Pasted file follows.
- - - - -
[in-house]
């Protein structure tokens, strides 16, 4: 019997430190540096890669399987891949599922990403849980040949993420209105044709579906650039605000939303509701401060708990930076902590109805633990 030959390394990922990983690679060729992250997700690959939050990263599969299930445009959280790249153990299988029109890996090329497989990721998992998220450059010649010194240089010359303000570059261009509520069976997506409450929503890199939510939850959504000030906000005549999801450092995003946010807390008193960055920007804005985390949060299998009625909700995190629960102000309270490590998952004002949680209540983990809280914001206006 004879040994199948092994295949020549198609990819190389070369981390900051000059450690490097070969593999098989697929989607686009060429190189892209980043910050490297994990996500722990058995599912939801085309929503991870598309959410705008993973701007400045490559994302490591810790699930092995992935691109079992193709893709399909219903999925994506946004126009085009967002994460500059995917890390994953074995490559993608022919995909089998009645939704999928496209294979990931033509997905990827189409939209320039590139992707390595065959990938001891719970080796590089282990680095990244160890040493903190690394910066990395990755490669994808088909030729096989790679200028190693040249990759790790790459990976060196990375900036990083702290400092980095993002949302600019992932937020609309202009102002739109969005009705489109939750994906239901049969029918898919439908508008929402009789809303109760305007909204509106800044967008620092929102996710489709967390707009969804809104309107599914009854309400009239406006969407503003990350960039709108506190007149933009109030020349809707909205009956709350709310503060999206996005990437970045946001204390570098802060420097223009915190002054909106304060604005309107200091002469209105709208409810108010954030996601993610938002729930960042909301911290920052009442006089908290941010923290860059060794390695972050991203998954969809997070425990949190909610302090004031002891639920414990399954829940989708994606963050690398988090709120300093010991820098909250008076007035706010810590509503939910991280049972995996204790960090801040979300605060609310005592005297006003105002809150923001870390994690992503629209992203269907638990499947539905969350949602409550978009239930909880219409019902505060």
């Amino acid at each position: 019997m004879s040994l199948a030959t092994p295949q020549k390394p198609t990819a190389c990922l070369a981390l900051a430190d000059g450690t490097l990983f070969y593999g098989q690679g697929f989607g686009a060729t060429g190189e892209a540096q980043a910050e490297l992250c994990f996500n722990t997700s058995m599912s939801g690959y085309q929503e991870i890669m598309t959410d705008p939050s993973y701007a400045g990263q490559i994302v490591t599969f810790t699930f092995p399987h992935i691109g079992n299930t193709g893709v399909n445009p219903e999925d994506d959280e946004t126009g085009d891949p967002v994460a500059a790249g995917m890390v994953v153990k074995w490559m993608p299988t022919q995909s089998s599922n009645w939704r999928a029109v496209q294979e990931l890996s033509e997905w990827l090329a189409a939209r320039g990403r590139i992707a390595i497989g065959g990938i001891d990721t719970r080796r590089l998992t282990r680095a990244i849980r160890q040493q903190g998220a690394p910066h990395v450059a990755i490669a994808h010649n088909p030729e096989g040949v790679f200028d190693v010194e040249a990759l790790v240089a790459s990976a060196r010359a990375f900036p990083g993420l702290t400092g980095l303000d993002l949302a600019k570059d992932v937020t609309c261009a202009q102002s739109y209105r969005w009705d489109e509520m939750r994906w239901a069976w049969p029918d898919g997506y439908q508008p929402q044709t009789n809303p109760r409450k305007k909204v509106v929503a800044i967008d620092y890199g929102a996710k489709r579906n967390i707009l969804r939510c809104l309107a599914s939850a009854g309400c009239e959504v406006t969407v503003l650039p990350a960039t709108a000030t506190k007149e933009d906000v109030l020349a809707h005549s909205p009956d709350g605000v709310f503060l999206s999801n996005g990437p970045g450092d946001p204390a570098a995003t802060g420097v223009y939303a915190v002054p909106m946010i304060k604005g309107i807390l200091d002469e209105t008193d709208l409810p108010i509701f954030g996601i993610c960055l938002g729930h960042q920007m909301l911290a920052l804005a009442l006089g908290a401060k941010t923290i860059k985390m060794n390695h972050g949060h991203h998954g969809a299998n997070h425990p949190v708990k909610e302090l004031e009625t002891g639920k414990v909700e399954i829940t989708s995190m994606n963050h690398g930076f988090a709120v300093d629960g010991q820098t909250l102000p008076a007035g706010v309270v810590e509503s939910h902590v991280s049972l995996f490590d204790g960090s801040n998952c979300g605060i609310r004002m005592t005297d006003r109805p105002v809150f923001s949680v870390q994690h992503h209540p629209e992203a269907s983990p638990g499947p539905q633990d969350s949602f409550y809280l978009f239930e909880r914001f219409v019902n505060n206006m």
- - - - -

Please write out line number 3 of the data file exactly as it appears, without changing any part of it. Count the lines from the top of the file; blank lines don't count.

């Amino acid at each position: 019997m004879s040994l199948a030959t092994p295949q020549k390394p198609t990819a190389c990922l070369a981390l900051a430190d000059g450690t490097l990983f070969y593999g098989q690679g697929f989607g686009a060729t060429g190189e892209a540096q980043a910050e490297l992250c994990f996500n722990t997700s058995m599912s939801g690959y085309q929503e991870i890669m598309t959410d705008p939050s993973y701007a400045g990263q490559i994302v490591t599969f810790t699930f092995p399987h992935i691109g079992n299930t193709g893709v399909n445009p219903e999925d994506d959280e946004t126009g085009d891949p967002v994460a500059a790249g995917m890390v994953v153990k074995w490559m993608p299988t022919q995909s089998s599922n009645w939704r999928a029109v496209q294979e990931l890996s033509e997905w990827l090329a189409a939209r320039g990403r590139i992707a390595i497989g065959g990938i001891d990721t719970r080796r590089l998992t282990r680095a990244i849980r160890q040493q903190g998220a690394p910066h990395v450059a990755i490669a994808h010649n088909p030729e096989g040949v790679f200028d190693v010194e040249a990759l790790v240089a790459s990976a060196r010359a990375f900036p990083g993420l702290t400092g980095l303000d993002l949302a600019k570059d992932v937020t609309c261009a202009q102002s739109y209105r969005w009705d489109e509520m939750r994906w239901a069976w049969p029918d898919g997506y439908q508008p929402q044709t009789n809303p109760r409450k305007k909204v509106v929503a800044i967008d620092y890199g929102a996710k489709r579906n967390i707009l969804r939510c809104l309107a599914s939850a009854g309400c009239e959504v406006t969407v503003l650039p990350a960039t709108a000030t506190k007149e933009d906000v109030l020349a809707h005549s909205p009956d709350g605000v709310f503060l999206s999801n996005g990437p970045g450092d946001p204390a570098a995003t802060g420097v223009y939303a915190v002054p909106m946010i304060k604005g309107i807390l200091d002469e209105t008193d709208l409810p108010i509701f954030g996601i993610c960055l938002g729930h960042q920007m909301l911290a920052l804005a009442l006089g908290a401060k941010t923290i860059k985390m060794n390695h972050g949060h991203h998954g969809a299998n997070h425990p949190v708990k909610e302090l004031e009625t002891g639920k414990v909700e399954i829940t989708s995190m994606n963050h690398g930076f988090a709120v300093d629960g010991q820098t909250l102000p008076a007035g706010v309270v810590e509503s939910h902590v991280s049972l995996f490590d204790g960090s801040n998952c979300g605060i609310r004002m005592t005297d006003r109805p105002v809150f923001s949680v870390q994690h992503h209540p629209e992203a269907s983990p638990g499947p539905q633990d969350s949602f409550y809280l978009f239930e909880r914001f219409v019902n505060n206006m």